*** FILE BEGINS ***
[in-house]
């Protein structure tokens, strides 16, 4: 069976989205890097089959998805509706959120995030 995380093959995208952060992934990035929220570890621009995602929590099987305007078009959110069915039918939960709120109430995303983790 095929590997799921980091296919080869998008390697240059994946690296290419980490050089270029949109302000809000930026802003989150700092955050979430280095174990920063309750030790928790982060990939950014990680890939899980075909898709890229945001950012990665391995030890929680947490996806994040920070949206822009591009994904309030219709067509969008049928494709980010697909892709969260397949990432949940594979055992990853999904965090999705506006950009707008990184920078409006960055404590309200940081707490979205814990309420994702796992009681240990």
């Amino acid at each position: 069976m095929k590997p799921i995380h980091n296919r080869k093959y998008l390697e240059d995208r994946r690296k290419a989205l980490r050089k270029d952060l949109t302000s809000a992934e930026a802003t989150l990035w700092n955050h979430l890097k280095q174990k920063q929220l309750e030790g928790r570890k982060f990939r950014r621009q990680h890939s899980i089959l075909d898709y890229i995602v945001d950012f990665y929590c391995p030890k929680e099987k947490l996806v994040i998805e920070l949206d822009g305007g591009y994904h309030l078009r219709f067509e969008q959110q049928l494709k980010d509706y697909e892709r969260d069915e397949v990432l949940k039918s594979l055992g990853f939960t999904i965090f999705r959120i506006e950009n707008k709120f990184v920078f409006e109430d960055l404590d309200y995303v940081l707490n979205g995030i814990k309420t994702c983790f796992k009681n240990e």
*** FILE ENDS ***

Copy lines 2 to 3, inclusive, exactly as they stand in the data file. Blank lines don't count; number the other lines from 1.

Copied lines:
């Protein structure tokens, strides 16, 4: 069976989205890097089959998805509706959120995030 995380093959995208952060992934990035929220570890621009995602929590099987305007078009959110069915039918939960709120109430995303983790 095929590997799921980091296919080869998008390697240059994946690296290419980490050089270029949109302000809000930026802003989150700092955050979430280095174990920063309750030790928790982060990939950014990680890939899980075909898709890229945001950012990665391995030890929680947490996806994040920070949206822009591009994904309030219709067509969008049928494709980010697909892709969260397949990432949940594979055992990853999904965090999705506006950009707008990184920078409006960055404590309200940081707490979205814990309420994702796992009681240990």
């Amino acid at each position: 069976m095929k590997p799921i995380h980091n296919r080869k093959y998008l390697e240059d995208r994946r690296k290419a989205l980490r050089k270029d952060l949109t302000s809000a992934e930026a802003t989150l990035w700092n955050h979430l890097k280095q174990k920063q929220l309750e030790g928790r570890k982060f990939r950014r621009q990680h890939s899980i089959l075909d898709y890229i995602v945001d950012f990665y929590c391995p030890k929680e099987k947490l996806v994040i998805e920070l949206d822009g305007g591009y994904h309030l078009r219709f067509e969008q959110q049928l494709k980010d509706y697909e892709r969260d069915e397949v990432l949940k039918s594979l055992g990853f939960t999904i965090f999705r959120i506006e950009n707008k709120f990184v920078f409006e109430d960055l404590d309200y995303v940081l707490n979205g995030i814990k309420t994702c983790f796992k009681n240990e």